While those two are fairly similar, there are some differences that you need to keep in mind.
Online and Offline
The biggest difference is probably that an app can work even if the mobile device has no network connection. Most apps are built so they can work “alone”. In fact, this very ability is what makes apps so attractive.
You can still track what users are doing in the app even when the network is unavailable.
The Mobile SDKs for the current mobile ecosystems all have buffering built-in.
When an app cannot find network connectivity, the library will simply buffer the tracking calls and send them off once network is back.
s_vi. This cookie contains a random visitor ID.
The system uses the visitor ID from the cookie to tie together activities by a single visitor across time. It allows the system to determine activities within a visit and attribute things people do to other things people do later. This is what allows your friendly marketer to track email campaigns for example.
Unfortunately, some browsers do not accept 3rd-party cookies. In those cases, the code (H.25.4 and later) will set a cookie called
s_fid and put a different, random visitor ID into it. If there is no
s_vi but an
s_fid cookie, the system will use the latter.
Other browsers are set not to accept cookies at all. In those cases, the system will use the
HTTP User-Agent field along with the IP address to calculate a visitor ID.
You can imagine that the whole visitor ID thing is not as accurate as most marketers would like it to be. But that’s just the reality of current technology.
The good news: for mobile apps, there is only one mechanism and it is pretty accurate.
When a tracked mobile app is installed on a device for the first time, the library generates a random visitor ID and saves it with the app data. If the app is updated, the visitor ID persists. Only when the app is deleted will the visitor ID be deleted as well.
So on mobile apps, visitor IDs are very stable and your friendly marketer can therefor really analyse user behaviour over time.
When a browser loads a page or when a user clicks something, we can easily add tracking. But what about a user leaving a page or closing down their browser?
Apps are different.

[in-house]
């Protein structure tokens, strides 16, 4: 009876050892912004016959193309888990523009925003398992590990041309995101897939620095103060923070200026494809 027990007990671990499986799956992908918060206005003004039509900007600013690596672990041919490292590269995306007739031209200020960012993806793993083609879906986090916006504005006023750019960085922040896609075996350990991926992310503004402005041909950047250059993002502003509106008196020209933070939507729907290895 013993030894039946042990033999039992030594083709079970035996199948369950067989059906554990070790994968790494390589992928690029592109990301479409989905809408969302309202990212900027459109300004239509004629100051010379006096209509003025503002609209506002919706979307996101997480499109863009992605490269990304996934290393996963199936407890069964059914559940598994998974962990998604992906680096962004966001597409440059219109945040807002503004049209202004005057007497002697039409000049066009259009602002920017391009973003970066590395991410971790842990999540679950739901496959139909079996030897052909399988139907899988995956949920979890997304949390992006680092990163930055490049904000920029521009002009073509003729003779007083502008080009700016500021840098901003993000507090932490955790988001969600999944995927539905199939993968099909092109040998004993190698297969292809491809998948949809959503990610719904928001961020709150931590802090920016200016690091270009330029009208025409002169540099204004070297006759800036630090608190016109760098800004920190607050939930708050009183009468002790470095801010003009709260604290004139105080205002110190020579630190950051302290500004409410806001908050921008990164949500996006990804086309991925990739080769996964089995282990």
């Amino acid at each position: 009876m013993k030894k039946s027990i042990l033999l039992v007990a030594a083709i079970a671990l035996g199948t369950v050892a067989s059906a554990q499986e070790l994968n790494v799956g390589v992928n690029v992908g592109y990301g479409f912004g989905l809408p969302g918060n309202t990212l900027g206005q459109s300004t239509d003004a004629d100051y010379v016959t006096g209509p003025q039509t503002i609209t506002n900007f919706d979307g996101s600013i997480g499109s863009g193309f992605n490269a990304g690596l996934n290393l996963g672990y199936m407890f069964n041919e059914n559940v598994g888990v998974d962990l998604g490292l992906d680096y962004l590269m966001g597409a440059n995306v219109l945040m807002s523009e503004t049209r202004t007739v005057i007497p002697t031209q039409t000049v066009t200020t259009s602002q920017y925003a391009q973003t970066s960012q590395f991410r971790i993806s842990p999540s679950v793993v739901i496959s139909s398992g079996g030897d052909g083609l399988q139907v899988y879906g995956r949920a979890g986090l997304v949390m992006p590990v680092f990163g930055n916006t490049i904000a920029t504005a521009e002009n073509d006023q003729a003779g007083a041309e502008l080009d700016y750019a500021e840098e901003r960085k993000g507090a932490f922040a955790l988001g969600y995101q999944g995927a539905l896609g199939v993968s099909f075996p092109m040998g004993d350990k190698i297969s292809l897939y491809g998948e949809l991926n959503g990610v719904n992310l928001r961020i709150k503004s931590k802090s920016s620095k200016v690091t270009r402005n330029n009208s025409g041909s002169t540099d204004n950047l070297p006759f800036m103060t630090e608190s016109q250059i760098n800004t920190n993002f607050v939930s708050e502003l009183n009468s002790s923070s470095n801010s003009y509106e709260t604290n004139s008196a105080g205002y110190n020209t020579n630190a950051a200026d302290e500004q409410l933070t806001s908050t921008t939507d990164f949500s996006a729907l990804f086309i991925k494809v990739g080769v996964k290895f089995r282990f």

As we said in App Tracking – Part II, you can track the
onPause() callback on Android (or the equivalent on iOS and other systems). Because apps are programs, you can be sure these callbacks will be called! Unless the device crashes, the system will always call
onPause() when an Activity closes.
Why does that matter?
Measuring time will be more accurate. Instead of relying on a time out for seeing when a visit ends, the app “knows” when it is done.
The same applies when you compare someone walking away from their browser versus someone putting away their phone: the browser on a desktop computer has no idea whether the user is currently looking at it. But on a phone, when you put it away or it goes to sleep, the Activity or View will be put into the background.
The result is that your marketer can get pretty good “engagement” metrics from an app.
With the exception of Android (see App Tracking – Part II), most mobile eco systems lack end-to-end tracking capabilites.
Your friendly marketer spends budget on a couple of things, one being acquisition of visitors, basically getting people to your site or app.
They want to use analytics to see whether they spend the right amount in the right places or whether they should change their strategy or channel distribution. For a marketer, this is very important!
So they tag up all URLs that they send out, be it to web sites, specific landing pages or even app downloads.
Apps, however, are different. Currently only Google Play passes URL parameters all the way through to the app so they can be grabbed, tracked and reported against. For all other systems, this end-to-end capability simply doesn’t exist.
Here’s hoping that the other vendors will follow Google.
Remember: this method is called every time a tracking call is generated.
The Mobile SDKs do not have that sort of mechanism, but you can build it yourself fairly easily.
If you are following best practice, you’ll be using the
TrackingHelper class a lot. You’ll be adding custom static tracking methods for most of the Activities or Views in your app and you’ll rarely call low-level tracking functions anywhere else in your code.
That means you can build your own doPlugins function and plugins fairly easily within the
I recommend you do that.
When something goes wrong with the tracking on a web site, or when you simply want to change the tags, you can push a change live either via the
s_code.js file or to the actual pages (or templates) that make up your site.
As soon as you do that (and the various caches you might use have expired and are passing through the new version) everybody is tracked according to the new configuration.
In general, every change that you roll out on a site applies to everybody immediately.
Not so with apps!
You can put a new version onto the App Store or Google Play, but noone forces users to get that update. At least not yet.
The result is that every change you make to tracking has to take into account backwards compatibility.
No changing of events for the fun of it. No reassigning of eVars. Once you use a “variable” for something, you’re tied in.
Unless you are using Context Data Variables and Processing Rules, of course. If you tag a mobile app, you should use Context Data Variables if only for this reason! No excuses!
Can you think of any other differences?